Much of the Green Cross volunteer's credibility rests on the fact that he was known previously by at least one member of the embassy staff. Although no medical examination was conducted, said the embassy officer who interviewed him, "the guy would have had to have been the best actor in the world" to simulate the evidence of crippling pain, the spontaneous tears and sweating the officer said he saw during the interview.

The embassy officer who knew the alleged victim described him as an evangelical Christian. He reportedly said he probably was picked up because of a general harassment campaign mounted by authorities suspicious that the Green Cross has links to the guerrillas and because on one occasion, when stopped by guerrillas, he gave them a small quantity of milk--an act witnessed by bystanders.

The officer said the man appeared to have recovered from his injuries when he saw him in June, after the report was filed and shortly before the man left the country.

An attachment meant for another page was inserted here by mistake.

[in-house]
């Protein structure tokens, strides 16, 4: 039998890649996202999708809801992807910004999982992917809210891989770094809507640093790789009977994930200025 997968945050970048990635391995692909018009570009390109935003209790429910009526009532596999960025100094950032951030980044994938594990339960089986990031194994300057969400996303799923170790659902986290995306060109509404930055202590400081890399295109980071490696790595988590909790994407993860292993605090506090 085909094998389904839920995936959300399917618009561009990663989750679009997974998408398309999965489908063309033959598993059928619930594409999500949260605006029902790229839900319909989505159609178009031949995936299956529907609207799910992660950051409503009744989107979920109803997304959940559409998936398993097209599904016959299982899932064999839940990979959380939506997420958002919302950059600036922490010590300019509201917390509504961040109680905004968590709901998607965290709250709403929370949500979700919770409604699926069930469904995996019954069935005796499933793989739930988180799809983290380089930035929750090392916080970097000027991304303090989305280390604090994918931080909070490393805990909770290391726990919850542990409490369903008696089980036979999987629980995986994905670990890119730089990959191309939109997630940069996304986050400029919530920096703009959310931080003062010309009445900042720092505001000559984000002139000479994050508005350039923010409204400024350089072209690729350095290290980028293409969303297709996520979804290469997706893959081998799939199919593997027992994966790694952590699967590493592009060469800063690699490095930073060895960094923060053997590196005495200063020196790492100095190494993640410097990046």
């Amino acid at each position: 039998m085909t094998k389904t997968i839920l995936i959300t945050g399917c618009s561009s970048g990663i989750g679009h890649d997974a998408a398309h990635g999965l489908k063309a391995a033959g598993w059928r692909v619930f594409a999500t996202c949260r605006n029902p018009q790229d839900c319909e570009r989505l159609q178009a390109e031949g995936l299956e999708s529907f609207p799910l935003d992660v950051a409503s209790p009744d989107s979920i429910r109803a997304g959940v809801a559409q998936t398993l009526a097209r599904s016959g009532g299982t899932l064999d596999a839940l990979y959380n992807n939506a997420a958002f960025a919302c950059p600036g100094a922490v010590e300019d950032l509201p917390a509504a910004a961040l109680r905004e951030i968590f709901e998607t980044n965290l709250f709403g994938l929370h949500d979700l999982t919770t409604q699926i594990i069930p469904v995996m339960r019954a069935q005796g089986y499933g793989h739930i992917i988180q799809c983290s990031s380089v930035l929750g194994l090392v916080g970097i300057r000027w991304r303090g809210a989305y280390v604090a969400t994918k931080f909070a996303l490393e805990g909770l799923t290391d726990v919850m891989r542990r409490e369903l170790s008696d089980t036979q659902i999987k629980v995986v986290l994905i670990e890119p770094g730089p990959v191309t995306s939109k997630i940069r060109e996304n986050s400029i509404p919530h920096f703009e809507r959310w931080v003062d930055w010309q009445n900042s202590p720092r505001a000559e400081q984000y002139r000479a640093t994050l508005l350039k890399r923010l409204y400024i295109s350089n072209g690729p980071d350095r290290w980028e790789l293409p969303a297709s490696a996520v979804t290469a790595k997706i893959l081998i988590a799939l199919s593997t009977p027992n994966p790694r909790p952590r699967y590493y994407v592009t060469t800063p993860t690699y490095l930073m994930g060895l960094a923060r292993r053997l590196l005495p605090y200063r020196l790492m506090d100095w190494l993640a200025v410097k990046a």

"On a scale of torture from one to 10, I'd give this man about a six," said one diplomat. But he noted that among the embassy staff there seemed to be a special significance in the fact that the man actually came inside the embassy, within the concrete-and-steel facade--as if the daily violence in El Salvador were normally shut out.

"When things happen in the building, it's somehow more significant to the embassy than when they happen out in society, at one step removed," said one American diplomat.

Still, a senior Foreign Service officer concluded, "I think we all know without having any solid evidence that lots of horrible things happen."

Ambassador Deane Hinton was visiting Washington when the case broke and read the incoming traffic. Hinton, on his return here, made a specific protest to President Alvaro Magana about the incident and warned that such actions could have a serious effect on U.S. support, according to an embassy source.